By BILL SMITH New Hampshire Union Leader
MANCHESTER — In a legal career spanning a half century, Manchester attorney Jack Middleton has touched the state's legal system as a practitioner, as leader of one of the state's most prominent law firms, as an innovator and as a champion of an attorney's obligation to serve clients, the administration of justice and the public.
Middleton, president of the Manchester law firm McLane, Graf, Raulerson & Middleton, will be recognized today as one of the recipients of the inaugural Granite State Legacy Awards, presented by the New Hampshire Union Leader and sponsored by Centrix Bank, honoring individuals who have given back to the state.
“Jack is in a category by himself, he's a unique individual,” said Jennifer Parent, current president of the New Hampshire Bar Association and a member of the McLane firm.
Middleton has served as president of the New Hampshire and New England bar associations and has held several offices with the American Bar Association, including stints as its secretary and as a member of the ABA House of Delegates and board of governors.
He is credited with leading New Hampshire to become the second state to adopt a system in which interest on client funds held by attorneys for a short period of time are used to fund legal services for the poor.
But Middleton's involvement with providing legal services extends beyond serving on committees. He is directly involved in representing needy victims of domestic violence as a volunteer attorney with DOVE, the Domestic Violence Emergency Project.
Manchester attorney Stephen Borofsky, who was a McLane associate before venturing out on his own, says the respect that Middleton commands with attorneys and judges makes him an effective advocate, both in the courtroom and in the profession.
“For my money, he's the best lawyer that I've ever met,” Borofsky said.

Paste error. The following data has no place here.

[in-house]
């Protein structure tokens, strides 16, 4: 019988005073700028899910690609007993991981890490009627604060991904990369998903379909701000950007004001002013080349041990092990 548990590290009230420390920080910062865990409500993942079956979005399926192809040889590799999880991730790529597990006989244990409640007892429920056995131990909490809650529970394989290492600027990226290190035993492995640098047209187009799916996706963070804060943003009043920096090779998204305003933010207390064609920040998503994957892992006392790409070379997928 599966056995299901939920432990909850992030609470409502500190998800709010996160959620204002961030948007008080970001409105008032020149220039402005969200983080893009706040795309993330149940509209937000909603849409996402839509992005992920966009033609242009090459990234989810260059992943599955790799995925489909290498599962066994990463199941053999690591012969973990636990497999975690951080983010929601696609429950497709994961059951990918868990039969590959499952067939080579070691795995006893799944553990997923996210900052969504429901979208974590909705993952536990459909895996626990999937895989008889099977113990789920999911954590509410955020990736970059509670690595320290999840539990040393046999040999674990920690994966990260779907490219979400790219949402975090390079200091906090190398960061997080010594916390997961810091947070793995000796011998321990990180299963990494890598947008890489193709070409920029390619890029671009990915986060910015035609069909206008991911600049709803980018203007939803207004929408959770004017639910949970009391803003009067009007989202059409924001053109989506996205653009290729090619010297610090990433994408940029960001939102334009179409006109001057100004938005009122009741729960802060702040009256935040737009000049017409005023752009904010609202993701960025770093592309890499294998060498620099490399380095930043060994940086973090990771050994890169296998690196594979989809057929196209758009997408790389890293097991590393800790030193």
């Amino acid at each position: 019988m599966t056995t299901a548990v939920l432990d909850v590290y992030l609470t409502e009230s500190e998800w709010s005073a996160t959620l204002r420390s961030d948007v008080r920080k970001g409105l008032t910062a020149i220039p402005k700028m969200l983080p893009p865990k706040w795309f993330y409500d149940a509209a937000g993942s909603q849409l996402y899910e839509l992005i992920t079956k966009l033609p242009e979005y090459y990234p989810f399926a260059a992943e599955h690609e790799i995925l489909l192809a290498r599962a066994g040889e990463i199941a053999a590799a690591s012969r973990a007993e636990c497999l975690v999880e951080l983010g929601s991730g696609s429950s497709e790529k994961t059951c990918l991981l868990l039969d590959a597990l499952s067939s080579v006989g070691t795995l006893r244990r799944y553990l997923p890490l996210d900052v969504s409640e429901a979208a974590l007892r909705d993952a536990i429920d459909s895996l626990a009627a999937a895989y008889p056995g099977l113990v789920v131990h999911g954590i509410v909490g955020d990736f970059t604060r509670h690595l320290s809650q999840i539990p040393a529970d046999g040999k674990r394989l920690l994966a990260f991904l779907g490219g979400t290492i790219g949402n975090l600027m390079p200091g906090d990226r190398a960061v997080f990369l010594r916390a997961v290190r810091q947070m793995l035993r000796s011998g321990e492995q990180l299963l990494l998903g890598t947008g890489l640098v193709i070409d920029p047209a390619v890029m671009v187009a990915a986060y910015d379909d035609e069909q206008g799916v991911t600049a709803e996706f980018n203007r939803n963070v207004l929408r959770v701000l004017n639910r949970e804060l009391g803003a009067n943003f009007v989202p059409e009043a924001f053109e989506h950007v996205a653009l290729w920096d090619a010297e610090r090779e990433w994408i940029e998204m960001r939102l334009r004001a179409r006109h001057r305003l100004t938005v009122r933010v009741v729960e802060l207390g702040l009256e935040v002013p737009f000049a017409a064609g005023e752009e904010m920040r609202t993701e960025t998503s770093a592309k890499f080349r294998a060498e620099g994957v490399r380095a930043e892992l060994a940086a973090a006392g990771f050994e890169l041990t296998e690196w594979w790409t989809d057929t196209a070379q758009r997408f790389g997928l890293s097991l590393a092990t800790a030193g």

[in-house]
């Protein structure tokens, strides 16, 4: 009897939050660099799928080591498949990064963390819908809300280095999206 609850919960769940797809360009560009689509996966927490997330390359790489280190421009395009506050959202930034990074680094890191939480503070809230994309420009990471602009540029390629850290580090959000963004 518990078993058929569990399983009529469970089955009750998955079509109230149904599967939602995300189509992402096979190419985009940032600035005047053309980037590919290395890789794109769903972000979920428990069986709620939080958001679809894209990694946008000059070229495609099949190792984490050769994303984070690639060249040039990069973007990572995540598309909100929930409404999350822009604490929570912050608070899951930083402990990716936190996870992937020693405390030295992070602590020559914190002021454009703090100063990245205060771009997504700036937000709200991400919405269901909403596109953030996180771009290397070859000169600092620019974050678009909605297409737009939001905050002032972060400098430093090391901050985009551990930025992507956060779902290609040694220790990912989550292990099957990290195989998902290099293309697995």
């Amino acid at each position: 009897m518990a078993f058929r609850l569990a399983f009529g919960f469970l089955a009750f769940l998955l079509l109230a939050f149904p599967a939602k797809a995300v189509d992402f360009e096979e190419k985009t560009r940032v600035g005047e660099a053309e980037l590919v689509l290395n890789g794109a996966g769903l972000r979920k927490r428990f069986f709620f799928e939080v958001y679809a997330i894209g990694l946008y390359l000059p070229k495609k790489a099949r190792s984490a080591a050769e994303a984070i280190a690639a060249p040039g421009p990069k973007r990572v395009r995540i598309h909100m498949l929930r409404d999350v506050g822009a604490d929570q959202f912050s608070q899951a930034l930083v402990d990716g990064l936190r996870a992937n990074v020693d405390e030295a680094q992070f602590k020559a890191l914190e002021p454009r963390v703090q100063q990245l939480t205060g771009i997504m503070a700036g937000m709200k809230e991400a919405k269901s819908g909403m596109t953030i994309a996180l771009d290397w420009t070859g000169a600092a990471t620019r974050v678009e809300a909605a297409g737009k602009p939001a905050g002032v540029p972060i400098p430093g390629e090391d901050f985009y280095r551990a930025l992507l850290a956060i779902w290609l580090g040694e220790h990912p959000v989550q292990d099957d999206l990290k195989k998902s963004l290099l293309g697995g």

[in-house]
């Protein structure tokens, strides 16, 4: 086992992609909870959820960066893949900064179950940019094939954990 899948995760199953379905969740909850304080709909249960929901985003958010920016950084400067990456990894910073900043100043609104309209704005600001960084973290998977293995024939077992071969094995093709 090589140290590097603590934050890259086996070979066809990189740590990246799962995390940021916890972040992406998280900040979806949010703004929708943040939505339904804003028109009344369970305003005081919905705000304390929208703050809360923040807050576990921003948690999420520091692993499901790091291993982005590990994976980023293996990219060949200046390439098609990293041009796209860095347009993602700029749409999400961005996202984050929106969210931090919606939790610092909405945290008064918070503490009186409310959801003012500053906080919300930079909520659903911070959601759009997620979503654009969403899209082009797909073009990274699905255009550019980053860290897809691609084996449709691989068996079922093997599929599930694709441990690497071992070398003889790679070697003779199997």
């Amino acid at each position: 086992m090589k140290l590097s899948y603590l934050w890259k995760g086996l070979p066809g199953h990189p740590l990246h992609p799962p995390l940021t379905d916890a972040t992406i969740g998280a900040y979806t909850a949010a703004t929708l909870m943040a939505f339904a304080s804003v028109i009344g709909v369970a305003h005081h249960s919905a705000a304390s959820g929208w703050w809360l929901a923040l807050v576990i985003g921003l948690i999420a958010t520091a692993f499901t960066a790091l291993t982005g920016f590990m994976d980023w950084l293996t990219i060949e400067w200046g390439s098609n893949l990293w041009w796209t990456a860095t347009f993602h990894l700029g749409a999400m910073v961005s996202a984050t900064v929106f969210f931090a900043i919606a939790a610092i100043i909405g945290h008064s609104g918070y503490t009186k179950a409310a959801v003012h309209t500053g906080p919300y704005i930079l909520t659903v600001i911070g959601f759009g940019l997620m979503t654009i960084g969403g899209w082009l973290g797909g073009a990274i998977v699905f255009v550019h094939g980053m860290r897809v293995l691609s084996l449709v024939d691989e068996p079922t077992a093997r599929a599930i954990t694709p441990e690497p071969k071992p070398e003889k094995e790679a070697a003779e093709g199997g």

As head of one of the state's biggest law firms, Middleton has been active in community affairs, chairing the Chamber of Commerce and the United Way, and serving as a trustee or director of schools, his law school alumni association, New Hampshire Public Radio, and other civic, charitable and legal groups.
Parent, who joined the McLane firm as an associate attorney after graduating from law school, said Middleton's sense of civility in dealing with clients, adversaries and tribunals continues to be a model for her and other attorneys. “It's always that you are providing the best, top-quality legal services and that there's a professionalism when we're dealing with other lawyers and other parties in the courts,” she said.
This summer, the American Bar Association will recognize Middleton as a Fellow of the National Conference of Bar Presidents, a newly created honor recognizing exceptional leadership by the leaders of bar associations nationwide. He has previously been honored with civic and service awards ranging from New Hampshire Business Leader of the Year, to alumni awards from the University of New Hampshire and Boston University Law School.
An avid outdoorsman, Middleton's success is not limited to the courthouses and conference rooms of the legal profession. For decades, he applied for a moose hunting permit without being selected. When his name was finally drawn, he went out and bagged a 775-pound, 25-point moose, whose 68.5-inch rack set a state record.
Still, those who know him say Middleton's lasting legacy will be in the profession he has served for the past 55 years.
“Jack is respected and is looked up to by all New Hampshire lawyers universally,” Borofsky said. “Whatever you ask him to do, people respect his judgment and because of that he is able to get things done and get people to do things in a way others can't.”